10 Uses for Drywall Corner Bead
Stow away scraps of this edging for these surprising household uses
See this L-shaped edging from a new angle with resourceful reuse ideas for remnants.
Cut a piece of corner bead to a few inches long. Fold one side in half lengthwise and trim ½ inch off the other side. Hold the folded edge and use the trimmed "blade" edge to remove sticky residue from decking or other hard surfaces.
Mask off the predrilled holes you don't want to use, hold the bead to the wall, and drill through the holes that are the desired distance apart.
Place a length of bead on your grill's side table, outside corner facing up. Use it to keep messy basting brushes off the table when you're barbecuing.
Reinforce cardboard-box corners by cutting the bead to height and affixing the pieces inside the box with packing tape.
Cut three pieces of bead to a length that's taller than the plant you want to train. Fan the pieces out so that the bottom ends form a triangle; join the tops with a machine screw and nut. Place the assembly over the plant and tie shoots to it.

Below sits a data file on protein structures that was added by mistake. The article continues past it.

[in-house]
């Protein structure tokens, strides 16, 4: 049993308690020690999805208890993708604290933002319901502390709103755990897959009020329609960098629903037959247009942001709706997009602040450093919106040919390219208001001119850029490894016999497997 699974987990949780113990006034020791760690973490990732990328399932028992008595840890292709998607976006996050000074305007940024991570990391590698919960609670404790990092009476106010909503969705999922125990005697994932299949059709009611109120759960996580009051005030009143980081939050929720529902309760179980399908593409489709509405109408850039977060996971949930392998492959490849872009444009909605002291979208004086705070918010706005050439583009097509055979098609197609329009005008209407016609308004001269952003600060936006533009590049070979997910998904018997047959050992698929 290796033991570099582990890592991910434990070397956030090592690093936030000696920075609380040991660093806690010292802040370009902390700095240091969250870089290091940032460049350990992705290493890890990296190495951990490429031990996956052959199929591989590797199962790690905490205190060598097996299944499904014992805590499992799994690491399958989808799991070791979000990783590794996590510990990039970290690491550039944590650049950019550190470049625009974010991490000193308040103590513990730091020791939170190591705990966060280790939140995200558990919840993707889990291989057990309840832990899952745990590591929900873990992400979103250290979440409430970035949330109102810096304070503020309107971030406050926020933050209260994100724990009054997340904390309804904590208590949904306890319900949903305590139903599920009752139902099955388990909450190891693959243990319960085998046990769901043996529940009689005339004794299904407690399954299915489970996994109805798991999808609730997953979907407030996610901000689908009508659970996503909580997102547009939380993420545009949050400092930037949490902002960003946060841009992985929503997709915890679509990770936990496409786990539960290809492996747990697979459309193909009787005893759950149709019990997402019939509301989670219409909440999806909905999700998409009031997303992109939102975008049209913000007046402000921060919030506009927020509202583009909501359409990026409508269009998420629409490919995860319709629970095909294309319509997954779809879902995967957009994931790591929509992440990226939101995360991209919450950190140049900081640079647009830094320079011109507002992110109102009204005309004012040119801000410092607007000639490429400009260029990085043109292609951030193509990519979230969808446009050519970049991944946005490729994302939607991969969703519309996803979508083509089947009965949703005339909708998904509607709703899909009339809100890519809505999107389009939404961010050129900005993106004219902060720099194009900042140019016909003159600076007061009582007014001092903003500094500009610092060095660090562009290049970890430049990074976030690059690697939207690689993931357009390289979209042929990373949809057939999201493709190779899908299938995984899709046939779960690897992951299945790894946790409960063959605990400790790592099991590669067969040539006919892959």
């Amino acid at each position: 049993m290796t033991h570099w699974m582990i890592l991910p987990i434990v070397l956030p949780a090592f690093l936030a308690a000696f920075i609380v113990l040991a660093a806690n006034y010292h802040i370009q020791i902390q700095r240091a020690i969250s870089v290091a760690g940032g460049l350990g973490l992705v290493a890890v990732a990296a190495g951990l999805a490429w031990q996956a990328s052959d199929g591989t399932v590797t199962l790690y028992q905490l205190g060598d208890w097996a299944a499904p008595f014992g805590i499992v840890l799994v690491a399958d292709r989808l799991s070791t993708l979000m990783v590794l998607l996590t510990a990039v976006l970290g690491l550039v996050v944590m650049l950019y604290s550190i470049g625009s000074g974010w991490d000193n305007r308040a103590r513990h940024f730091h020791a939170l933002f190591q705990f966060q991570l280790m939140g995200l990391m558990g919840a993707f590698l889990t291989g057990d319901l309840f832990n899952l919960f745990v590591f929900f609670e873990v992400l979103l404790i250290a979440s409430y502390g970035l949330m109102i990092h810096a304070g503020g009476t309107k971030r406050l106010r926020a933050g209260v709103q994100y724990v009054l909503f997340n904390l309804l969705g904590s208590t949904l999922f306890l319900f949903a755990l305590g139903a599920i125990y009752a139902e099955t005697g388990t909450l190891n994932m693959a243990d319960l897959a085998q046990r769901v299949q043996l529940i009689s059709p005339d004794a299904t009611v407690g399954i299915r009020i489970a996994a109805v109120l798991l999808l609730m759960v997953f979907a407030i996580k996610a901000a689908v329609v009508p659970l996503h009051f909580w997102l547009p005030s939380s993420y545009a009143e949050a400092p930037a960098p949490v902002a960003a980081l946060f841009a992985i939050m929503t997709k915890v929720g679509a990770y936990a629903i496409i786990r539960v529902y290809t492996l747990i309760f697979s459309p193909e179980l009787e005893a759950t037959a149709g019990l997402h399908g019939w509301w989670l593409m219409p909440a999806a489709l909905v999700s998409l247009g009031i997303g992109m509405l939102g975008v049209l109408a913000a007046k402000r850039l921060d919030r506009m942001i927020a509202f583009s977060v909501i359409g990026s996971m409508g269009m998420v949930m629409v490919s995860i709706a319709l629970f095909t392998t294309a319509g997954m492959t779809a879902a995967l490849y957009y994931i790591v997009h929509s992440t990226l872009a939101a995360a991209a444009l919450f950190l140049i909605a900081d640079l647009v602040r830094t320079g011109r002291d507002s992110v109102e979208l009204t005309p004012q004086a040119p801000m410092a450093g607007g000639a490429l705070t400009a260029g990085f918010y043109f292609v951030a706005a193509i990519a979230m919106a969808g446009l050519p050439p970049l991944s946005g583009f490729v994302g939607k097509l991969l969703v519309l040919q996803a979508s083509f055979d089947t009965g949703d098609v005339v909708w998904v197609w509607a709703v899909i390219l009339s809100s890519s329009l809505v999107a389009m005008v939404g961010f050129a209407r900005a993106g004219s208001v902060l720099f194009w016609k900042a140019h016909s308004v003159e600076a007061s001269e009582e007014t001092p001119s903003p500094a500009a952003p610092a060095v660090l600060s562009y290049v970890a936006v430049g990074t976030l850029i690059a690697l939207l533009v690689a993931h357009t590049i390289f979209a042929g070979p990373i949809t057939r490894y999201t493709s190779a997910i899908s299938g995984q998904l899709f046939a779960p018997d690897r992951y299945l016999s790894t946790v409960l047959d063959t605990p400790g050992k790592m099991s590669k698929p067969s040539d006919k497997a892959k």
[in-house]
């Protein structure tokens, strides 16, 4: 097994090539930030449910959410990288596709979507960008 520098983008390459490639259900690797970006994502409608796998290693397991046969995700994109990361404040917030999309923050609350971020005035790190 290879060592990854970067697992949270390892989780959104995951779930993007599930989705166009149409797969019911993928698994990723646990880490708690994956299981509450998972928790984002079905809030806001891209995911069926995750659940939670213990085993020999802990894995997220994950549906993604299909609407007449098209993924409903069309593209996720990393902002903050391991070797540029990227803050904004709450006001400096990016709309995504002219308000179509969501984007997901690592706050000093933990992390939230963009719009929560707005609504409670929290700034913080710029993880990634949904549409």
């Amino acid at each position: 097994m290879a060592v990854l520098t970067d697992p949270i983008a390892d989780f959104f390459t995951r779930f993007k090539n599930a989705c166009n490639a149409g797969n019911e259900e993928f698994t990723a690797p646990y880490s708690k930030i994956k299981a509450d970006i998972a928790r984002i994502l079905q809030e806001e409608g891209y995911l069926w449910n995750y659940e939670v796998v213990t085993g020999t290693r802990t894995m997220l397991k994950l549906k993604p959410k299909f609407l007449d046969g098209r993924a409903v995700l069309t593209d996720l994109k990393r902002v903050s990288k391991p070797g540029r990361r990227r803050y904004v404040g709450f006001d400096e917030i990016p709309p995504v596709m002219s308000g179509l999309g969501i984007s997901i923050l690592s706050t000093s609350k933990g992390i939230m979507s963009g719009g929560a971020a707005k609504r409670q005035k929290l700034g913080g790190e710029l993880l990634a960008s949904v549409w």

Place two short lengths of bead on your work surface so that the folded edges are facing up. Rest your item across the pieces before painting it.
Tack a strip of bead to the front edge of your work surface to keep it from getting dinged up.
Cut several pieces of bead to the length of caulk tubes, wine bottles, or other round items that are stored horizontally and can roll out of place easily. Slide the pieces of bead between the tubes or bottles to hold them steady.
Lay a length of bead horizontally on a bulletin board with one edge flush and the other acting as a ledge. Pin the bead in place with thumbtacks, and use the ledge side to hold pens and pencils, photos, or other lightweight items.